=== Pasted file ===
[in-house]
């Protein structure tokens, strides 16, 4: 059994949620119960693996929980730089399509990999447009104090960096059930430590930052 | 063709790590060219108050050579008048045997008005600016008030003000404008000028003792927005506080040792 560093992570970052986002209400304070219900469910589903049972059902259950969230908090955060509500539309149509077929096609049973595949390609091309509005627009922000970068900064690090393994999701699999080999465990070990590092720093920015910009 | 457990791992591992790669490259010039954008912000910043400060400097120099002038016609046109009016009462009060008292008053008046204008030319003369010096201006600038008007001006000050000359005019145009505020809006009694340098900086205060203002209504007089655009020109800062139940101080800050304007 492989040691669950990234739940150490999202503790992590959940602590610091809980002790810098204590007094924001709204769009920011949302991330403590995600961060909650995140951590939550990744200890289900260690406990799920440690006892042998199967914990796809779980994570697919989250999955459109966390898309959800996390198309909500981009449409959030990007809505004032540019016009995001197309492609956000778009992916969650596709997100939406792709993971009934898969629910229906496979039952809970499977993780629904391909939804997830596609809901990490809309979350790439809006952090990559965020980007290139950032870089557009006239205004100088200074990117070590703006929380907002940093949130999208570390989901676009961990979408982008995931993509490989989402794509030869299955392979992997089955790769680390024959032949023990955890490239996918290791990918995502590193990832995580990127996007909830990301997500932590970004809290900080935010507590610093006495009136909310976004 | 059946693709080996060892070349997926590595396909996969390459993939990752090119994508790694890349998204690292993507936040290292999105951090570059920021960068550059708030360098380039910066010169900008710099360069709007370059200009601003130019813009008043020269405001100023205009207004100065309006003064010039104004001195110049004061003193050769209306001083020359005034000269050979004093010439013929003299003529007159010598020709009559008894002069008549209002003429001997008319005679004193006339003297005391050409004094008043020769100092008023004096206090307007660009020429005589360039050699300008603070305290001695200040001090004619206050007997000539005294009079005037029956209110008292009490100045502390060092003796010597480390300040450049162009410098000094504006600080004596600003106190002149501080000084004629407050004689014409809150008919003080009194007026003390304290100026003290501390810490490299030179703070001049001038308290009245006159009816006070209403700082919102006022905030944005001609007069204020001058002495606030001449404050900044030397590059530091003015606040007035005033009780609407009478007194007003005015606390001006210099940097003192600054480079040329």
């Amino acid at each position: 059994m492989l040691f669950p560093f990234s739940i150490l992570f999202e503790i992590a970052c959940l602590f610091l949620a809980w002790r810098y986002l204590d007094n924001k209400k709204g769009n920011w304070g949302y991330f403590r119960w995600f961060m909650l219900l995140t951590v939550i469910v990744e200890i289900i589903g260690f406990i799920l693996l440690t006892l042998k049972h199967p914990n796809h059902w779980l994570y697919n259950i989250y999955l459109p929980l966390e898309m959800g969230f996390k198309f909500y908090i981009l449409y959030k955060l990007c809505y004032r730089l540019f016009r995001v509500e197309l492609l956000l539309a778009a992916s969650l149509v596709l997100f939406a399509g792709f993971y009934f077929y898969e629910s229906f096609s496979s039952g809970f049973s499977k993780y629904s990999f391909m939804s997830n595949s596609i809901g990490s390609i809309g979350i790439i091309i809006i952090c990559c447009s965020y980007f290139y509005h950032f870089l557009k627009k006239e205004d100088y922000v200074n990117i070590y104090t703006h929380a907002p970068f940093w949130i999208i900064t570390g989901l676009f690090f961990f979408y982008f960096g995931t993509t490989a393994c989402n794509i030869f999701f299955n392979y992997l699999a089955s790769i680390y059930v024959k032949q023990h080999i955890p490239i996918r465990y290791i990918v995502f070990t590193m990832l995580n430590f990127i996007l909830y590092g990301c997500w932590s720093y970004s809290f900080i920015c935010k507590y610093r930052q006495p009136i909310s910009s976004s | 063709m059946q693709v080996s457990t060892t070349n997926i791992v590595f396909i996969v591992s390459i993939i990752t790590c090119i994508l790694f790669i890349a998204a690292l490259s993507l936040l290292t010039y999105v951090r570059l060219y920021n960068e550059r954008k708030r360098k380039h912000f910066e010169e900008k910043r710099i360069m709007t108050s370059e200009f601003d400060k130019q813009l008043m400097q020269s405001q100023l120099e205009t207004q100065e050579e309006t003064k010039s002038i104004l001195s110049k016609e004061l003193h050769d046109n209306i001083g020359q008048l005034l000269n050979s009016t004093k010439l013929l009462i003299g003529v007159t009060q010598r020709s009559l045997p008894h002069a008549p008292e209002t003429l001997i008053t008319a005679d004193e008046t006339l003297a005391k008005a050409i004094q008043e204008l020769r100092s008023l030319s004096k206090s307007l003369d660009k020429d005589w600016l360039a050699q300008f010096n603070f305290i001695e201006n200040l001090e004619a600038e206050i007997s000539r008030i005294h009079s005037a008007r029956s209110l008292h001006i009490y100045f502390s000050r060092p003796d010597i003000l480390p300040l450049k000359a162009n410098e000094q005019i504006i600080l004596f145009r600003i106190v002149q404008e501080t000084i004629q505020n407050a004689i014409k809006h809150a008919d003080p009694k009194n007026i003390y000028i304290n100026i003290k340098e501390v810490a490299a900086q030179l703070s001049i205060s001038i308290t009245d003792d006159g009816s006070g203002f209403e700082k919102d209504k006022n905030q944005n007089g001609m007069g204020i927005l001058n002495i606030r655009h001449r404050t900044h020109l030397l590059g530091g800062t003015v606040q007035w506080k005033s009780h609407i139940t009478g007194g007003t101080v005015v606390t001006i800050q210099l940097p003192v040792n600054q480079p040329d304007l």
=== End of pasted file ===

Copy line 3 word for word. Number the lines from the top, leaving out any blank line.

């Amino acid at each position: 059994m492989l040691f669950p560093f990234s739940i150490l992570f999202e503790i992590a970052c959940l602590f610091l949620a809980w002790r810098y986002l204590d007094n924001k209400k709204g769009n920011w304070g949302y991330f403590r119960w995600f961060m909650l219900l995140t951590v939550i469910v990744e200890i289900i589903g260690f406990i799920l693996l440690t006892l042998k049972h199967p914990n796809h059902w779980l994570y697919n259950i989250y999955l459109p929980l966390e898309m959800g969230f996390k198309f909500y908090i981009l449409y959030k955060l990007c809505y004032r730089l540019f016009r995001v509500e197309l492609l956000l539309a778009a992916s969650l149509v596709l997100f939406a399509g792709f993971y009934f077929y898969e629910s229906f096609s496979s039952g809970f049973s499977k993780y629904s990999f391909m939804s997830n595949s596609i809901g990490s390609i809309g979350i790439i091309i809006i952090c990559c447009s965020y980007f290139y509005h950032f870089l557009k627009k006239e205004d100088y922000v200074n990117i070590y104090t703006h929380a907002p970068f940093w949130i999208i900064t570390g989901l676009f690090f961990f979408y982008f960096g995931t993509t490989a393994c989402n794509i030869f999701f299955n392979y992997l699999a089955s790769i680390y059930v024959k032949q023990h080999i955890p490239i996918r465990y290791i990918v995502f070990t590193m990832l995580n430590f990127i996007l909830y590092g990301c997500w932590s720093y970004s809290f900080i920015c935010k507590y610093r930052q006495p009136i909310s910009s976004s | 063709m059946q693709v080996s457990t060892t070349n997926i791992v590595f396909i996969v591992s390459i993939i990752t790590c090119i994508l790694f790669i890349a998204a690292l490259s993507l936040l290292t010039y999105v951090r570059l060219y920021n960068e550059r954008k708030r360098k380039h912000f910066e010169e900008k910043r710099i360069m709007t108050s370059e200009f601003d400060k130019q813009l008043m400097q020269s405001q100023l120099e205009t207004q100065e050579e309006t003064k010039s002038i104004l001195s110049k016609e004061l003193h050769d046109n209306i001083g020359q008048l005034l000269n050979s009016t004093k010439l013929l009462i003299g003529v007159t009060q010598r020709s009559l045997p008894h002069a008549p008292e209002t003429l001997i008053t008319a005679d004193e008046t006339l003297a005391k008005a050409i004094q008043e204008l020769r100092s008023l030319s004096k206090s307007l003369d660009k020429d005589w600016l360039a050699q300008f010096n603070f305290i001695e201006n200040l001090e004619a600038e206050i007997s000539r008030i005294h009079s005037a008007r029956s209110l008292h001006i009490y100045f502390s000050r060092p003796d010597i003000l480390p300040l450049k000359a162009n410098e000094q005019i504006i600080l004596f145009r600003i106190v002149q404008e501080t000084i004629q505020n407050a004689i014409k809006h809150a008919d003080p009694k009194n007026i003390y000028i304290n100026i003290k340098e501390v810490a490299a900086q030179l703070s001049i205060s001038i308290t009245d003792d006159g009816s006070g203002f209403e700082k919102d209504k006022n905030q944005n007089g001609m007069g204020i927005l001058n002495i606030r655009h001449r404050t900044h020109l030397l590059g530091g800062t003015v606040q007035w506080k005033s009780h609407i139940t009478g007194g007003t101080v005015v606390t001006i800050q210099l940097p003192v040792n600054q480079p040329d304007l």